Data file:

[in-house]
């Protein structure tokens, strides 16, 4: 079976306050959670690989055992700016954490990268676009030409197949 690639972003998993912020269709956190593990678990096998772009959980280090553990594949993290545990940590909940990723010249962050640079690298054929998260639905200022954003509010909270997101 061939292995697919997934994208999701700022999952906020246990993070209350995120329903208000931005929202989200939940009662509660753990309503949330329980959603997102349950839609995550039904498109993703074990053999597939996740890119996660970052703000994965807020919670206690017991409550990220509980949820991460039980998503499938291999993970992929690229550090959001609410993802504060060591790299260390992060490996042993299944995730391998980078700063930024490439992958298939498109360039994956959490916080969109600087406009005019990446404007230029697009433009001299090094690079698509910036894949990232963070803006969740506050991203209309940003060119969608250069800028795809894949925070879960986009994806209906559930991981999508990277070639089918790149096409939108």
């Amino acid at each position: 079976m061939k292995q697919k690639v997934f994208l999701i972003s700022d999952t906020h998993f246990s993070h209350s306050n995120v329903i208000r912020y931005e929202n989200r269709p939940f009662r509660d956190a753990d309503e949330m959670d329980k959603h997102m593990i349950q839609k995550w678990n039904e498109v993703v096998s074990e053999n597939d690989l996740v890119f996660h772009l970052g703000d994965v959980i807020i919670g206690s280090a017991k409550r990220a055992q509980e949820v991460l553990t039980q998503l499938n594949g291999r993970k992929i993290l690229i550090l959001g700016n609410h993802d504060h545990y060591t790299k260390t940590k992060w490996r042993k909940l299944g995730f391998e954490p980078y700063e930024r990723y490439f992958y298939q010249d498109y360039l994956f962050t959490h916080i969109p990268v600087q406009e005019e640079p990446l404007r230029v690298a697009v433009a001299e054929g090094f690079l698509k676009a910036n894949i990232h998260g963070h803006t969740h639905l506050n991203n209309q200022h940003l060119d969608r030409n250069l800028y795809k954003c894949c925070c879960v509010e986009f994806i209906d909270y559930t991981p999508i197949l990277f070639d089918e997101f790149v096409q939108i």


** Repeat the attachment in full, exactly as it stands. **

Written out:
[in-house]
């Protein structure tokens, strides 16, 4: 079976306050959670690989055992700016954490990268676009030409197949 690639972003998993912020269709956190593990678990096998772009959980280090553990594949993290545990940590909940990723010249962050640079690298054929998260639905200022954003509010909270997101 061939292995697919997934994208999701700022999952906020246990993070209350995120329903208000931005929202989200939940009662509660753990309503949330329980959603997102349950839609995550039904498109993703074990053999597939996740890119996660970052703000994965807020919670206690017991409550990220509980949820991460039980998503499938291999993970992929690229550090959001609410993802504060060591790299260390992060490996042993299944995730391998980078700063930024490439992958298939498109360039994956959490916080969109600087406009005019990446404007230029697009433009001299090094690079698509910036894949990232963070803006969740506050991203209309940003060119969608250069800028795809894949925070879960986009994806209906559930991981999508990277070639089918790149096409939108």
């Amino acid at each position: 079976m061939k292995q697919k690639v997934f994208l999701i972003s700022d999952t906020h998993f246990s993070h209350s306050n995120v329903i208000r912020y931005e929202n989200r269709p939940f009662r509660d956190a753990d309503e949330m959670d329980k959603h997102m593990i349950q839609k995550w678990n039904e498109v993703v096998s074990e053999n597939d690989l996740v890119f996660h772009l970052g703000d994965v959980i807020i919670g206690s280090a017991k409550r990220a055992q509980e949820v991460l553990t039980q998503l499938n594949g291999r993970k992929i993290l690229i550090l959001g700016n609410h993802d504060h545990y060591t790299k260390t940590k992060w490996r042993k909940l299944g995730f391998e954490p980078y700063e930024r990723y490439f992958y298939q010249d498109y360039l994956f962050t959490h916080i969109p990268v600087q406009e005019e640079p990446l404007r230029v690298a697009v433009a001299e054929g090094f690079l698509k676009a910036n894949i990232h998260g963070h803006t969740h639905l506050n991203n209309q200022h940003l060119d969608r030409n250069l800028y795809k954003c894949c925070c879960v509010e986009f994806i209906d909270y559930t991981p999508i197949l990277f070639d089918e997101f790149v096409q939108i």